Litsch Mark II
Let’s just forget about Jason Frasor doing what Jason Frasor does and go straight to Jesse Litsch, who looked like a man restored on the mound this afternoon. A little background straight from the coaches mouth: Litsch spent his time in the minors working on a new 4-seam fastball and improving his sinker, which Brad Arnsberg referred to as “total transformation“.
Litsch’s 4-seamer didn’t quite touch the 95 it did on the minor league gun today – it sat around 92-93 in the first few innings and then tailed off throughout the game. But the real transformation was how many sinkers, changeups and 4-seamers Jesse threw, and how consistent the movement on them was. Compare the graph above to a start from earlier this season (which was actually a pretty good outing against the Royals).
This has pretty much been Litsch all season (except with even more cut fastballs). Great cutter, but as soon as he goes to throw something that tails the other way, who the heck knows what it’s going to do once it leaves his hand. Then he gives up on it and just starts pumping one cutter after the other. However, Litsch’s start today looked a lot more like one of the gems he threw last season when he was feeling his sinker and change, but with his new 4-seamer as well.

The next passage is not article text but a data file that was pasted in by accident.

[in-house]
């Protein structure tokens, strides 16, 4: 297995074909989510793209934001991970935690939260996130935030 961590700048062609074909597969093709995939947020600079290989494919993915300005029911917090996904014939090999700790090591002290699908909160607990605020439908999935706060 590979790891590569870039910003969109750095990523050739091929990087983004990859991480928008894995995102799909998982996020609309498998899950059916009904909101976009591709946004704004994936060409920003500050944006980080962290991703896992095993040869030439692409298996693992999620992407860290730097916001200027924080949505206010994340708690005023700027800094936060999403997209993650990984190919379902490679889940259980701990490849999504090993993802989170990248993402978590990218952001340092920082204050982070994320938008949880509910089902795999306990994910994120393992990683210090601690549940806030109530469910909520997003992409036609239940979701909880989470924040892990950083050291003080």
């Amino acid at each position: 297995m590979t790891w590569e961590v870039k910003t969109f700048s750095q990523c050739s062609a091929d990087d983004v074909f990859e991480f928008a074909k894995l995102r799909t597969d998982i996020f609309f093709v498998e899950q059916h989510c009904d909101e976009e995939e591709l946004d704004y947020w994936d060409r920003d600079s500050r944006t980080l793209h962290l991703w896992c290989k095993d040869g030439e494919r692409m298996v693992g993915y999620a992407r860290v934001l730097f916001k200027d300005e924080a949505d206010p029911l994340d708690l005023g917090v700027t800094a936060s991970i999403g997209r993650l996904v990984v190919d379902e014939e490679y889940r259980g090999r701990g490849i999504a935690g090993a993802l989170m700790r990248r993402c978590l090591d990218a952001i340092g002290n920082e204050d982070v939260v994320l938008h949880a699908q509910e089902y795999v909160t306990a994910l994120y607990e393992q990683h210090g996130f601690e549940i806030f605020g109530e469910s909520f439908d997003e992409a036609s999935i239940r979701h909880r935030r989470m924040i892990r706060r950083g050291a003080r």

I’m going to toot my own horn here for saying in that post (and ad nauseum this preseason) that despite his mound presence, Litsch really wasn’t polished enough to be ready. Until today, he’s just never looked like other other pitchers, but managed to get through a season’s worth of starts because no starter in the league throws what is essentially a slider over and over.
Ok, during his early season run of success I may have fallen for the hypothesis that the “cutterballer” was a new breed of pitcher, but Arnsberg and whatever manager he’s used as a mouthpiece have insisted he has to develop a consistent fastball (or sinker) to stay effective – and now it looks like he finally has.